Nandan Nilekani not only envisions the future but also delineates the rapid acceleration of growth within the IT services sector. Surpassing a significant milestone, it took three decades for the industry to attain $100 billion in revenue. The subsequent $100 billion materialized within a decade, and the anticipation is that the third $100 billion milestone will be achieved in a remarkably compressed timeframe of three to four years. Reflecting on employment trends, the industry’s workforce burgeoned from inception to 4.5 million employees over 40 years. Projections now indicate a substantial leap, with expectations reaching nine to 10 million individuals employed within the sector in the next decade. Nilekani’s foresight is particularly bold given the contemporary landscape where leading IT firms are downsizing and exercising caution in campus recruitment due to the increasing automation of tasks through artificial intelligence.

In McKinsey’s exploration of the trajectory of the Indian economy, another influential figure they engaged with is GV Prasad, the co-chairman and managing director of the renowned Indian pharmaceutical multinational, Dr. Reddy’s Laboratories. Prasad’s driving force stems from a profound belief in the transformative potential of science and technology to innovate, combat diseases, and enhance overall human health and well-being. Reflecting on the historical narrative and peering into the future, he emphasized that while the Indian pharmaceutical industry has excelled in developing generic products, there’s a pivotal need for an exponential surge in expertise if the aim is to pioneer innovation and introduce novel therapies, including biology-based medicines such as antibodies, as well as groundbreaking cell and gene therapies, to the Indian landscape.

Drawing a crucial distinction between the software services sector and the pharmaceutical industry, GV Prasad outlined a notable evolution in government involvement. In the case of the former, a pivotal shift occurred when Manmohan Singh assumed the role of Finance Minister. The government’s successful strategy involved maintaining a hands-off approach, allowing the industry to progress without the constraints of the erstwhile license permit raj system. However, Prasad advocates for a different role for regulators in the pharmaceutical sector. Rather than staying on the sidelines, he envisions them as enablers, providing support to the industry in shaping its clinical development pathways and navigating the complexities of bringing innovation to patients in India.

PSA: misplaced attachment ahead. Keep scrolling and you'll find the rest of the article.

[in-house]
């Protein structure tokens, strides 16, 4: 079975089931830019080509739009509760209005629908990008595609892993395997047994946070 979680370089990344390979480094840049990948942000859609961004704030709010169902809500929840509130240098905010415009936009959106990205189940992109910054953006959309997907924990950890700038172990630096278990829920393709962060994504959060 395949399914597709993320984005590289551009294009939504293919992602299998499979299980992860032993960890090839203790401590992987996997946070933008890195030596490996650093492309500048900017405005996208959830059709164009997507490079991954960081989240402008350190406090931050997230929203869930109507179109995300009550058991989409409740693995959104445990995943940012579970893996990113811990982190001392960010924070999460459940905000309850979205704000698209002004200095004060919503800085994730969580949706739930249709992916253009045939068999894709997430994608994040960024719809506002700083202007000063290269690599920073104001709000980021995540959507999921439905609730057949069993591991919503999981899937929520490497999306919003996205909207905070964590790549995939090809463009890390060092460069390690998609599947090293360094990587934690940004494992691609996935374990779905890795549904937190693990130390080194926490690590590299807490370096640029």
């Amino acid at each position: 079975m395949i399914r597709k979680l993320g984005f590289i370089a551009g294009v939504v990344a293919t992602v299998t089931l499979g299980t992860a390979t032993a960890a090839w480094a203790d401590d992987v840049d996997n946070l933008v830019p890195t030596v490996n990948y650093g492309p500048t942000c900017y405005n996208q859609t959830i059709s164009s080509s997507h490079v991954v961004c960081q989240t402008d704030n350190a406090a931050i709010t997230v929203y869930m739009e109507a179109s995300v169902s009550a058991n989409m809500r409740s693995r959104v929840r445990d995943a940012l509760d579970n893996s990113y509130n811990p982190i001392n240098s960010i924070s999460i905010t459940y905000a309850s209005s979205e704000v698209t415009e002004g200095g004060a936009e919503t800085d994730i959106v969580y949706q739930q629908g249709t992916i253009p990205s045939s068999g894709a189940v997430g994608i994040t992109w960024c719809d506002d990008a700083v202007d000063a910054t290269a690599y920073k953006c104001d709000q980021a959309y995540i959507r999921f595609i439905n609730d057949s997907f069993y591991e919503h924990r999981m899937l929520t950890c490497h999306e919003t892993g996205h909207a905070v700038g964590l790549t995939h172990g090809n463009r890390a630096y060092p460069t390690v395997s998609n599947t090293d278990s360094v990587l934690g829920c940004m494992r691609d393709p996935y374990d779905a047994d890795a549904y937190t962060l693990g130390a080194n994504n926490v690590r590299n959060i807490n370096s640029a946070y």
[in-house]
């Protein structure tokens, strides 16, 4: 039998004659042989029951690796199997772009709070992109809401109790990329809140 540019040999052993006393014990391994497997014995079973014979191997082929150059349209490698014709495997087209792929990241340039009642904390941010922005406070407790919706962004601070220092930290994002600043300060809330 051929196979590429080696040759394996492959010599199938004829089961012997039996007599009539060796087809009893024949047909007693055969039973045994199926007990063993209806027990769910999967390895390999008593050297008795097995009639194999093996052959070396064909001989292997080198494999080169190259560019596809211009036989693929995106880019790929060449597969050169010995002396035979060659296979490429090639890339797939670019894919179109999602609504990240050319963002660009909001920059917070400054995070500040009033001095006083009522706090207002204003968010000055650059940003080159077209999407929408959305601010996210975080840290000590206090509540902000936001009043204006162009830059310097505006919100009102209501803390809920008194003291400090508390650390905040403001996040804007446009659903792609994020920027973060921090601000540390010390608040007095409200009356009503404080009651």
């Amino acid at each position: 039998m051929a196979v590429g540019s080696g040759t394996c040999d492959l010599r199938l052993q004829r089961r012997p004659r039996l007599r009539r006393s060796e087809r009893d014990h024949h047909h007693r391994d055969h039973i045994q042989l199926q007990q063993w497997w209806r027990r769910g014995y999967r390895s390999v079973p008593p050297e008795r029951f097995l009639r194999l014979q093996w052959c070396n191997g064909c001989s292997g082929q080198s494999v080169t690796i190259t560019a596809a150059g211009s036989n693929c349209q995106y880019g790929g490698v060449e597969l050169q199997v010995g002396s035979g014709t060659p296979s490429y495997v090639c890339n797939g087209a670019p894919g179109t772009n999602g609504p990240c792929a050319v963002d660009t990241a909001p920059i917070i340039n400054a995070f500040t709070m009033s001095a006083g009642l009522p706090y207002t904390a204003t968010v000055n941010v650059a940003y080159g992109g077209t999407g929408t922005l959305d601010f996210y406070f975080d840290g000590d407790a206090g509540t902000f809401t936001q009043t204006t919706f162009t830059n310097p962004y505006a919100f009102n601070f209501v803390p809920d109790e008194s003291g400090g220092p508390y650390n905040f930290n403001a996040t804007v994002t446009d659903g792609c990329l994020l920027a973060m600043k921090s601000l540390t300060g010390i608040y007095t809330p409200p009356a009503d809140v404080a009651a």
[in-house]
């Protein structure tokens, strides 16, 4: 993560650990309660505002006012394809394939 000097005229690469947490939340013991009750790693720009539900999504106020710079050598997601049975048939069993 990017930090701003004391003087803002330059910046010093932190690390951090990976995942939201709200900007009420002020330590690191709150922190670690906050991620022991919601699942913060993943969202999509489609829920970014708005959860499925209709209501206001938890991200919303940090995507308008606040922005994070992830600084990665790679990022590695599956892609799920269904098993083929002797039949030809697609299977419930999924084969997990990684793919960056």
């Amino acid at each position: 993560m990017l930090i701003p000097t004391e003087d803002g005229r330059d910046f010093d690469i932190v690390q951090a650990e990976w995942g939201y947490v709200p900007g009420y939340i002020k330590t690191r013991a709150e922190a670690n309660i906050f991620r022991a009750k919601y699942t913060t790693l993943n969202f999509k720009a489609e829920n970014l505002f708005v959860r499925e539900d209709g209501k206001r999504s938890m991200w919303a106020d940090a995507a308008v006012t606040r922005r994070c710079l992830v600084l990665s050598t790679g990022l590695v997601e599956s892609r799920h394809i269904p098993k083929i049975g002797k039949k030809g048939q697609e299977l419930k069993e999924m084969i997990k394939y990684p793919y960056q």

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Emphasizing the need for regulatory guidance on effective innovation, he notes that, presently, companies often turn to the United States Food and Drug Administration or European agencies for such direction in drug development. Furthermore, Prasad highlights the necessity to augment funding for clinical development, urging investors to grasp the intricacies of the entire investment cycle involved in cultivating an innovative pipeline. Recognizing the inherent risks, he underscores the importance of investors exercising patience and acquiring a profound understanding of the industry to effectively finance its sustainable development into the future.

While Davos this year marked new frontiers by spotlighting concerns for women’s health and acknowledging India’s rising success, it also offered conventional insights. A paramount takeaway is the imperative for businesses to embrace sustainability, steering clear of an extensive carbon footprint that obstructs the path to achieving net-zero emissions. Companies at the forefront, strategically repositioning themselves ahead of competitors – illustrated by the transformation of steel mills from fossil fuel-driven blast furnaces to electric arc furnaces powered by green technology – are poised to emerge as the frontrunners in this transformative journey.

In addition, companies are urged to harness the transformative power of generative artificial intelligence, a rapidly evolving technology that holds the potential to reshape various functions including sales, marketing, customer operations, and software development. Those adept at leveraging this innovation stand to unlock trillions of dollars in value across a spectrum of sectors, ranging from financial services to life sciences. Thus, this year’s World Economic Forum gathering transcended being merely a forum for business leaders; it served as a platform that generated novel ideas and perspectives amidst the scenic backdrop of a Swiss resort. (The writer can be reached at dipaknewslive@gmail.com)

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The Hills Times, a largely circulated English daily published from Diphu and printed in Guwahati, having vast readership in hills districts of Assam, and neighbouring Nagaland, Meghalaya, Arunachal Pradesh and Manipur.